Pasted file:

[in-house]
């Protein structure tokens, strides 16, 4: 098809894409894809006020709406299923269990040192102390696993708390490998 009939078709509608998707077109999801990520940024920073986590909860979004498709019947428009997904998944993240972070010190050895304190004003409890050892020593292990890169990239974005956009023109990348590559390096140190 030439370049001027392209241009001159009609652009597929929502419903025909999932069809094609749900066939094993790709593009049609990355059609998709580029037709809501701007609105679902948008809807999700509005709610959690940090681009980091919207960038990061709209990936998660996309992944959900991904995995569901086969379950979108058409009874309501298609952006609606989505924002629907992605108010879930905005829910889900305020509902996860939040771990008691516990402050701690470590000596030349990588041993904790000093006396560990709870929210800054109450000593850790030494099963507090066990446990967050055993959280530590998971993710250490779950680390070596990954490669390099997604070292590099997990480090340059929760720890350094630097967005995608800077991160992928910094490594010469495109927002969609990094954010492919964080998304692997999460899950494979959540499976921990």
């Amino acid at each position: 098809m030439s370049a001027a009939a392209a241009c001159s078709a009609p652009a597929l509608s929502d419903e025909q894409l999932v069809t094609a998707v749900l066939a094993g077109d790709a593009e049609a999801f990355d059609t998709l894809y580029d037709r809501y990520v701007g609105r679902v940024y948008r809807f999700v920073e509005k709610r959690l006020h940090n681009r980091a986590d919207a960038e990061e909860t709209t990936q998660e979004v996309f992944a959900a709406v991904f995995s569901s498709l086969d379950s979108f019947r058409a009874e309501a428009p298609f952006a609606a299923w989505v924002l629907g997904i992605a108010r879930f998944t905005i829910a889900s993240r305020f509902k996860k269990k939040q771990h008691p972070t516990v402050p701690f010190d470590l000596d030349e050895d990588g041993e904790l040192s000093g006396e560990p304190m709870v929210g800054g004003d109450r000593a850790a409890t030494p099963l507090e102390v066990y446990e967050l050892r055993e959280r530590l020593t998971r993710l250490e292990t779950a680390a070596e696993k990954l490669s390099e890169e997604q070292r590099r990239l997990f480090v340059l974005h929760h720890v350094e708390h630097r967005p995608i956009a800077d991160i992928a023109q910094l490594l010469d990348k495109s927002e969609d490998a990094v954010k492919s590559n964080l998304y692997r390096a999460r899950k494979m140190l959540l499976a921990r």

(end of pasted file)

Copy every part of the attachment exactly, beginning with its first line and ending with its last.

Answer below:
[in-house]
């Protein structure tokens, strides 16, 4: 098809894409894809006020709406299923269990040192102390696993708390490998 009939078709509608998707077109999801990520940024920073986590909860979004498709019947428009997904998944993240972070010190050895304190004003409890050892020593292990890169990239974005956009023109990348590559390096140190 030439370049001027392209241009001159009609652009597929929502419903025909999932069809094609749900066939094993790709593009049609990355059609998709580029037709809501701007609105679902948008809807999700509005709610959690940090681009980091919207960038990061709209990936998660996309992944959900991904995995569901086969379950979108058409009874309501298609952006609606989505924002629907992605108010879930905005829910889900305020509902996860939040771990008691516990402050701690470590000596030349990588041993904790000093006396560990709870929210800054109450000593850790030494099963507090066990446990967050055993959280530590998971993710250490779950680390070596990954490669390099997604070292590099997990480090340059929760720890350094630097967005995608800077991160992928910094490594010469495109927002969609990094954010492919964080998304692997999460899950494979959540499976921990």
């Amino acid at each position: 098809m030439s370049a001027a009939a392209a241009c001159s078709a009609p652009a597929l509608s929502d419903e025909q894409l999932v069809t094609a998707v749900l066939a094993g077109d790709a593009e049609a999801f990355d059609t998709l894809y580029d037709r809501y990520v701007g609105r679902v940024y948008r809807f999700v920073e509005k709610r959690l006020h940090n681009r980091a986590d919207a960038e990061e909860t709209t990936q998660e979004v996309f992944a959900a709406v991904f995995s569901s498709l086969d379950s979108f019947r058409a009874e309501a428009p298609f952006a609606a299923w989505v924002l629907g997904i992605a108010r879930f998944t905005i829910a889900s993240r305020f509902k996860k269990k939040q771990h008691p972070t516990v402050p701690f010190d470590l000596d030349e050895d990588g041993e904790l040192s000093g006396e560990p304190m709870v929210g800054g004003d109450r000593a850790a409890t030494p099963l507090e102390v066990y446990e967050l050892r055993e959280r530590l020593t998971r993710l250490e292990t779950a680390a070596e696993k990954l490669s390099e890169e997604q070292r590099r990239l997990f480090v340059l974005h929760h720890v350094e708390h630097r967005p995608i956009a800077d991160i992928a023109q910094l490594l010469d990348k495109s927002e969609d490998a990094v954010k492919s590559n964080l998304y692997r390096a999460r899950k494979m140190l959540l499976a921990r």